Open removal of stone(s) from the kidney

What is this?

This involves the removal of stone(s) from the collecting system of the kidney with incision(s) into the kidney

What alternatives are there?

Telescopic removal, laparoscopic removal, external shock wave treatment, observation.

What to expect before procedure

You will usually be admitted on the same day as your surgery. You will normally receive an appointment for pre-assessment, approximately 14 days before your admission, to assess your general fitness, to screen for the carriage of MRSA and to perform some baseline investigations. After admission, you will be seen by members of the medical team which may include the Consultant, Specialist Registrar, House Officer and your named nurse. You will be asked not to eat or drink for 6 hours before surgery and, immediately before the operation, you may be given a pre-medication by the anaesthetist which will make you dry-mouthed and pleasantly sleepy. An X-ray to confirm the position of your stone(s) will normally be performed shortly before your operation. You will be given an injection under the skin of a drug (Clexane), that, along with the help of elasticated stockings provided by the ward, will help prevent thrombosis (clots) in the veins.

What happens during the procedure?

Normally, a full general anaesthetic will be used and you will be asleep throughout the procedure. In some patients, the anaesthetist may also use an epidural anaesthetic which improves or minimises pain post-operatively. You will usually be given injectable antibiotics before the procedure, after checking for any allergies. The incision is usually made in your loin, just at the lower edge of your ribs. The kidney is identified and an incision made into the pelvis of the kidney through which some of the stones are removed. Stones within the kidney may need additional incisions into the kidney and this usually requires the artery to the kidney to be clamped for up to 30 minutes to prevent bleeding. Contact X-rays are often taken at the time of surgery to confirm complete removal of the stone. A wound drain is usually inserted at the end of the procedure, together with a bladder catheter to monitor urine output; it may also be necessary to insert a drainage tube into the kidney itself (a nephrostomy) at the time of surgery.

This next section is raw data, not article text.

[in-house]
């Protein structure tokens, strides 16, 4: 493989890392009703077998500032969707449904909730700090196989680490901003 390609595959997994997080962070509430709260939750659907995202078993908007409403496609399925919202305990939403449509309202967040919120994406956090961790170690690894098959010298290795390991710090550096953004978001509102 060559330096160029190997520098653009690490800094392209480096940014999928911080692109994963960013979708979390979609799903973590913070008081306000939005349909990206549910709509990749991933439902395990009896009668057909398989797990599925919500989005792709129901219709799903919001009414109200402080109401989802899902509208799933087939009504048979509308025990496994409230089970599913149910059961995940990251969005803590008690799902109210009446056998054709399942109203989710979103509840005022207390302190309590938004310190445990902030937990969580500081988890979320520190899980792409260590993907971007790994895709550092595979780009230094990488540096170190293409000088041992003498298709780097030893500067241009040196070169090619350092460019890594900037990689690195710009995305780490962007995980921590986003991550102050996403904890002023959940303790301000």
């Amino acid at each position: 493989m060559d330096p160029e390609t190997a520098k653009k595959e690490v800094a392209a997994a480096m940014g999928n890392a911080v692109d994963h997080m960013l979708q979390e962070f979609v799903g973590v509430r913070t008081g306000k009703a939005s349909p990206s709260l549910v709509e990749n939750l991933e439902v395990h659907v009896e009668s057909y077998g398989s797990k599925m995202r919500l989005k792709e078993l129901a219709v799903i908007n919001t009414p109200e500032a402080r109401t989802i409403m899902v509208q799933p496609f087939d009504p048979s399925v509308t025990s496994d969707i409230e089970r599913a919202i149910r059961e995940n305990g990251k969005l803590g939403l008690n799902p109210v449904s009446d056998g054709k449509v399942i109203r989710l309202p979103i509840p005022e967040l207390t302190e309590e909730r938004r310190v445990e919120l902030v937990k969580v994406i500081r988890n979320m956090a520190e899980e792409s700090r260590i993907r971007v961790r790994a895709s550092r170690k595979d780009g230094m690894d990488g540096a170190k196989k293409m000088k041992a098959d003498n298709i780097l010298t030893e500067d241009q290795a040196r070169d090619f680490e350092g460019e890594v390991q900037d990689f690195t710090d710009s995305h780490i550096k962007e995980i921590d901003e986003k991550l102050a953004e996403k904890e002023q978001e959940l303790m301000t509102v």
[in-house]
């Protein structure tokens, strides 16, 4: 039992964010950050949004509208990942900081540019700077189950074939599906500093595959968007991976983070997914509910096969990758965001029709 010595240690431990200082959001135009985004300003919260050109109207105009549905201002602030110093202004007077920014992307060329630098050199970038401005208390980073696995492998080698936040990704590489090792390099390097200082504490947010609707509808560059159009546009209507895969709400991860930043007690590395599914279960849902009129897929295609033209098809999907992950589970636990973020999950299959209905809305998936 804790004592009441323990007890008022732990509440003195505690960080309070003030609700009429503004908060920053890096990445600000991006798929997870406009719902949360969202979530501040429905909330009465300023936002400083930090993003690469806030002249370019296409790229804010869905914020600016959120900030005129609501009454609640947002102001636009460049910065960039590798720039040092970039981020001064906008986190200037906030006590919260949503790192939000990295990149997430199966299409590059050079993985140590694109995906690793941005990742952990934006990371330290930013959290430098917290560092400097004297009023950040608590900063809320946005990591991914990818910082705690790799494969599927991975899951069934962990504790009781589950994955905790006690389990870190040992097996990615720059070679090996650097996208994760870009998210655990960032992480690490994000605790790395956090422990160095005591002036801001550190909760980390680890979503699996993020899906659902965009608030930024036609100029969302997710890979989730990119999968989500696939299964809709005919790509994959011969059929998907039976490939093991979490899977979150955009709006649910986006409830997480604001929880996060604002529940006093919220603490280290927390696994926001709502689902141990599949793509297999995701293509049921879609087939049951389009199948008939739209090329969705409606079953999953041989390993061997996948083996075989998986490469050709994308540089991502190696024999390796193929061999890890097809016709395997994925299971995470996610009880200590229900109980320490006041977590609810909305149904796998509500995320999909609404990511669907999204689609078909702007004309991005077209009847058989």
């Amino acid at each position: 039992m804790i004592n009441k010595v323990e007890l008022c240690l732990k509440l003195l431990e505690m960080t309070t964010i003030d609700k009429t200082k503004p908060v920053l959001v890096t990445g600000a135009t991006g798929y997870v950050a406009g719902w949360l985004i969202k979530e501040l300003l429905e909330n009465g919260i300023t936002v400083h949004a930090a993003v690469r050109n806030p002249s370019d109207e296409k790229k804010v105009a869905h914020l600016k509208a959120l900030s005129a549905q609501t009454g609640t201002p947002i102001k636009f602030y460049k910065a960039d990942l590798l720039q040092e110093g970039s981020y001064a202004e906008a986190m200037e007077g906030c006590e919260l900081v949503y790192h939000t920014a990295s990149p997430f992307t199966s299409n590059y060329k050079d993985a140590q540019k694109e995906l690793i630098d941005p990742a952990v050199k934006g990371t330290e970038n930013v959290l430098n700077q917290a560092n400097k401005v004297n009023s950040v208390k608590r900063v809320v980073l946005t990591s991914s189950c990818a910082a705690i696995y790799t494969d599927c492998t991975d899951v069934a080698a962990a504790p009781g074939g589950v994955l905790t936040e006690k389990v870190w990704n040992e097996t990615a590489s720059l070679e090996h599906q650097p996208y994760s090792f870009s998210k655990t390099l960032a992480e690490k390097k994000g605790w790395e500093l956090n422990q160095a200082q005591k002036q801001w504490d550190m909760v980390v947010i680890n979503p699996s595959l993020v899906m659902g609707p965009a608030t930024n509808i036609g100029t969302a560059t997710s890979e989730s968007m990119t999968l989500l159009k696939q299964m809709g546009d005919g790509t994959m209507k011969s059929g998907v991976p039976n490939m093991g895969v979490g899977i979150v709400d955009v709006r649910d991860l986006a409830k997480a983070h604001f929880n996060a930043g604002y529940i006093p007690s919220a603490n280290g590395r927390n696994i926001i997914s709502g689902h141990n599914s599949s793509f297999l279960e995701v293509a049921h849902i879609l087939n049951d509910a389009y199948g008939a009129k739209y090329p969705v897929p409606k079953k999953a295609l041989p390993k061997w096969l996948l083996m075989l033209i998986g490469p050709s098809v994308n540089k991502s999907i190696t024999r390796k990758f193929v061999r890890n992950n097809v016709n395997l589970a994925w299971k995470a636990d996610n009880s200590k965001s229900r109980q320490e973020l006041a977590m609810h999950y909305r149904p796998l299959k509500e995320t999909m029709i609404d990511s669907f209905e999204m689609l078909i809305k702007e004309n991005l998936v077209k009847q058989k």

After the procedure

Absorbable stitches are usually used and do not require removal; If the stitches used are not absorbable, we will arrange for them to be removed either on the ward or by your District Nurse after 7-10 days. You may have a further X-ray after the procedure to confirm that the stones have been completely removed and to check the position of the nephrostomy tube If this has been inserted. If stones remain in the kidney, we may use an irrigating fluid through the nephrostomy tube in an attempt to dissolve them. If a nephrostomy tube has been inserted, this will normally be removed after 7-10 days. An X-ray using contrast medium is often performed through the nephrostomy tube before it is removed. The average hospital stay is 10 days.

Potential side effects

Common;

Occasional;

Rare;